“Do not forsake us, oh my darlings” – must be high noon
As the retail sector picks up pace after lockdown, shopping won’t be the same…so what IS the new way of getting our goods?
The Coronavirus pandemic triggered a huge shift in consumer behaviour – now retailers must consider new approaches to ensure long term success
CEO of Ubamarket, Will Broome, discusses how the pandemic will transform the way in which we shop and explores the technology ushering in a new age of retail
The coronavirus pandemic has had a deep impact on many facets of our society, and one of the sectors which felt this impact the most was undoubtedly that of retail.
The introduction of lockdown resulted in the closure of most physical shops for almost three months, which triggered an unprecedented shift in consumer behaviour and sentiment, whilst causing retailers everywhere to seriously rethink their strategies.
According to ONS data, less than 20% of all shopping was carried out online in 2019, but by May 2020, that figure had jumped to over one-third of all transactions at 33.4%. With the pandemic scuppering physical retail, many shoppers had no choice to move the majority of their purchasing online.
Does this mean that the Coronavirus pandemic marks the beginning of the end for physical retail? Despite the mass shift of consumer spending online during the pandemic, the ONS found that a staggering 83% of people reported preferring to shop in store as the reason for not buying goods or services over the internet; this comes as a survey carried out by the British Retail Consortium discovered that over half of the UK’s consumers believe that retailers are doing a good job of keeping them safe in-store.
With the reopening of the high street, shopping centres and most physical retail locations, these figures would suggest that consumer spending in-store is likely to increase significantly in June, July and beyond. However, the pandemic has called into question the status quo in the retail sector, and has forced consumers and retailers alike to consider alternative methods of shopping and retailing.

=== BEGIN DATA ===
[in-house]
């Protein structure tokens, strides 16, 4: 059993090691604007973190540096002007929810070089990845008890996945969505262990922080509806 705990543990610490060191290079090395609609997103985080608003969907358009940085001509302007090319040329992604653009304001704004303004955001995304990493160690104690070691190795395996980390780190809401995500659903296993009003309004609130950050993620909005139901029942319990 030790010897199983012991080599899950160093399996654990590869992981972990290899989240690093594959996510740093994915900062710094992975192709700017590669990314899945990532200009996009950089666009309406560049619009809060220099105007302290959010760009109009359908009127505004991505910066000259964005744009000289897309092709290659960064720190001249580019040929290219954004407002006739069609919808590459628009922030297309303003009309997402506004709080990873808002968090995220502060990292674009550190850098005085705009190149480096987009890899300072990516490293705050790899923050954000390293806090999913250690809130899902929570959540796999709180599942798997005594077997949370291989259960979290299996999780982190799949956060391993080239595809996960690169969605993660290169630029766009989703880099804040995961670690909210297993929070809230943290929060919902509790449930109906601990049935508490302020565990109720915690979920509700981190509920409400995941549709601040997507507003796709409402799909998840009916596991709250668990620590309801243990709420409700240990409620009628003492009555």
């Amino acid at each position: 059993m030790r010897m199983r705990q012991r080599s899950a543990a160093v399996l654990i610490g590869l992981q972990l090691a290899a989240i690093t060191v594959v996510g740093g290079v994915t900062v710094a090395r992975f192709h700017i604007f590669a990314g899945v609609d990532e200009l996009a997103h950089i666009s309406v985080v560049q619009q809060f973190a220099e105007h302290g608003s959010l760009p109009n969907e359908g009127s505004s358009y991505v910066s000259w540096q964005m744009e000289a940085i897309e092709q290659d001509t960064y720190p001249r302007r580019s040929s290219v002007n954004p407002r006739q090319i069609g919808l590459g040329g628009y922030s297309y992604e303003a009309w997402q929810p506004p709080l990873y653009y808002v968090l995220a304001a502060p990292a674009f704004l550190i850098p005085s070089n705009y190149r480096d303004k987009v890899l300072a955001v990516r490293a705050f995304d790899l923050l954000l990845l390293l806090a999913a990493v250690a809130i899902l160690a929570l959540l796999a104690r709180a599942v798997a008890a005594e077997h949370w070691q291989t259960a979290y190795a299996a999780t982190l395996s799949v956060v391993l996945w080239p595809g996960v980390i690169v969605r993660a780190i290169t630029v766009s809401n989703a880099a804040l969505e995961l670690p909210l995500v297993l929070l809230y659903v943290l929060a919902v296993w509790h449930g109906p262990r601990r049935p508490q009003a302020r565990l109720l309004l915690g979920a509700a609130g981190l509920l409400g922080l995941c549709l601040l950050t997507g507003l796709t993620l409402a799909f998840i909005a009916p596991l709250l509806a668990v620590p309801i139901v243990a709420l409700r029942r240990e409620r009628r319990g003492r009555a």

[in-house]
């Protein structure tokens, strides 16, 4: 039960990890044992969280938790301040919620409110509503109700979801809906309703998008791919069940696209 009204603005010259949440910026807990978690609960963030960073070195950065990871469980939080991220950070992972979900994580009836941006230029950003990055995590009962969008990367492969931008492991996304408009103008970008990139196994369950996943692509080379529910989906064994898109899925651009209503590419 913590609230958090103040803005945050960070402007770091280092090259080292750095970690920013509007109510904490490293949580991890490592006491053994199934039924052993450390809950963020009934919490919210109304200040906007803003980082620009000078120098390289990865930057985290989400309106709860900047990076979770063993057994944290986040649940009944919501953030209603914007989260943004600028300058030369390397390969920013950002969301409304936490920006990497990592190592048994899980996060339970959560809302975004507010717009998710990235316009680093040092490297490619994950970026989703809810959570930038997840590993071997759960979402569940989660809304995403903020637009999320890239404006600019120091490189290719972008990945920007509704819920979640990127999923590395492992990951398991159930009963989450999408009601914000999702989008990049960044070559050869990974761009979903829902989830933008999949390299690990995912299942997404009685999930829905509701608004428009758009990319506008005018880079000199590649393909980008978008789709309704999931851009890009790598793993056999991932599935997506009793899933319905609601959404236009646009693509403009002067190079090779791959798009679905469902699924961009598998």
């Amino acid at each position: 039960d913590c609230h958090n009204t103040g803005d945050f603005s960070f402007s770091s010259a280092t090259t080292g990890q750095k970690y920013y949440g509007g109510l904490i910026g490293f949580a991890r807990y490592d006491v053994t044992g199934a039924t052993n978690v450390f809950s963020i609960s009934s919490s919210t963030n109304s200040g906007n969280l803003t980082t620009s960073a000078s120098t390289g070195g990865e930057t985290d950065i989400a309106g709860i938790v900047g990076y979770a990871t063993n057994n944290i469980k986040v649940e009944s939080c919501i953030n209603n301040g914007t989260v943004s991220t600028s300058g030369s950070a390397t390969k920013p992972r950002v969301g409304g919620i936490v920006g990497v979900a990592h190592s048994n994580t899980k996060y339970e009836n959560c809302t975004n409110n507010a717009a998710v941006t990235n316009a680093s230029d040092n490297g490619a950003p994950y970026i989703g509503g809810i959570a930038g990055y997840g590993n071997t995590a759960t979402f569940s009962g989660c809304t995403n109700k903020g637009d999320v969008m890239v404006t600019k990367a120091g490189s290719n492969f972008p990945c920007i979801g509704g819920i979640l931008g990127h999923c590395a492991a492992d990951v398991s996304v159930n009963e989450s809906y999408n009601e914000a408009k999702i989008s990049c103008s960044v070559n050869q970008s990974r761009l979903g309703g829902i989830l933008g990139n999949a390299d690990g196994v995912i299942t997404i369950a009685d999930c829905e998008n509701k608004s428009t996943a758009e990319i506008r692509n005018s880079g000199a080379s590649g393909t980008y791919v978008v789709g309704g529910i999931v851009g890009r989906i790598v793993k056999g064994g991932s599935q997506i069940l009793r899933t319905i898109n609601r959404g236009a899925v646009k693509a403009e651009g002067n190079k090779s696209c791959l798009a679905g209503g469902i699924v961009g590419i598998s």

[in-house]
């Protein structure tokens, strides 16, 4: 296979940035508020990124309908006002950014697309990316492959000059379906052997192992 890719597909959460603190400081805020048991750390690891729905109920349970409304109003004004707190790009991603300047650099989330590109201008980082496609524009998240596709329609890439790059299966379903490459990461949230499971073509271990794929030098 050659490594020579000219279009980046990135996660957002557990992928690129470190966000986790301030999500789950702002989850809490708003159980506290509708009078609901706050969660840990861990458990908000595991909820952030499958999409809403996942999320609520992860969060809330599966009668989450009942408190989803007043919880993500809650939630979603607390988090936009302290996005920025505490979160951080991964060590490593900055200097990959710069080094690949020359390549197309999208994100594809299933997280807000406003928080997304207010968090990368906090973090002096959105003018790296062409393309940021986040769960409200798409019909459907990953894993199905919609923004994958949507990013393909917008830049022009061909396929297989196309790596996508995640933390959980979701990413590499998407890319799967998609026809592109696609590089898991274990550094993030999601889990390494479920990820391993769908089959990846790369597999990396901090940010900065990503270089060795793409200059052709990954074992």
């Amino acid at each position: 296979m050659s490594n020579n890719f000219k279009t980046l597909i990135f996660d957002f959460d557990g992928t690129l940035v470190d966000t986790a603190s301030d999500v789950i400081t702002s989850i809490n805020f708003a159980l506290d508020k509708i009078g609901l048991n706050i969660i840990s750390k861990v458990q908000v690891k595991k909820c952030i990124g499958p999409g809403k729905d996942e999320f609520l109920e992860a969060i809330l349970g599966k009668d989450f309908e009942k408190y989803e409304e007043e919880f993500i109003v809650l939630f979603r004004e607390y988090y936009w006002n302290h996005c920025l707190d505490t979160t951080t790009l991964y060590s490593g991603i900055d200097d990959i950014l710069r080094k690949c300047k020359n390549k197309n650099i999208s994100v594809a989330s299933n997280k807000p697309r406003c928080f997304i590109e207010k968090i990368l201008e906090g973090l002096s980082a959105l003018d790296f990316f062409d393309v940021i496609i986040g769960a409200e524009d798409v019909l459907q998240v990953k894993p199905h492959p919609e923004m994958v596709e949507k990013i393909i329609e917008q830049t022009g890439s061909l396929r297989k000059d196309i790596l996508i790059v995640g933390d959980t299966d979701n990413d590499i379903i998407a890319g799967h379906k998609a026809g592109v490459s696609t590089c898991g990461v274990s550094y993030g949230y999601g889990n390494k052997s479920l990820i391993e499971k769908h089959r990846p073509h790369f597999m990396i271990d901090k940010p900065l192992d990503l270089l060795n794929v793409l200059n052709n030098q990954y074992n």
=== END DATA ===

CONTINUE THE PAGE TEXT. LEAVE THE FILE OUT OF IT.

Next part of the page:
Will Broome, CEO of retail tech pioneers Ubamarket, comments on the effects of the pandemic on the retail sector and discusses the new technologies and approaches that will transform the sector moving forward:
“Despite the havoc that the pandemic wrought on the retail sector, I believe that it has also forced retailers and consumers alike to face a number of pre-existing problems with the way in which we shop.
Ever-changing store layouts, outdated queues and checkouts, and the lack of communication between retailers and their customers are just some of the issues that COVID-19 has made very clear.
Now, the question facing retailers is not ‘when will things go back to normal’ but rather ‘how can we adapt our offering to make sure we are aligned with the changing trends and new retail landscape?’. Adhering to the new guidelines established by the government in terms of cleanliness, social distancing and hygiene measures is of course essential, but that is only one piece of the puzzle.
As we emerge from lockdown, the ONS and BRC statistics suggest that while many turned to online shopping, a huge proportion of the UK’s shoppers are committed to physical retail. Therefore, people will be more hygienic and convenience-conscious, and retailers will be looking for ways to adapt to the shift in consumer behaviour and protect themselves against future shortages.
The implementation of retail technology holds the key to building the future of retail that supports our new shopping habits whilst also helping retailers to safeguard themselves against future cases of irregular consumer behaviour.
Retail tech offers an all-encompassing solution; in Ubamarket’s case in the form of a simple app; which can put consumers in control, doing away with the need for time-consuming queues, unhygienic checkouts, and confusion about where products are and whether they are in stock. It remains to be seen how the sector will fare beyond Coronavirus, but retail technology is sure to play a significant role.”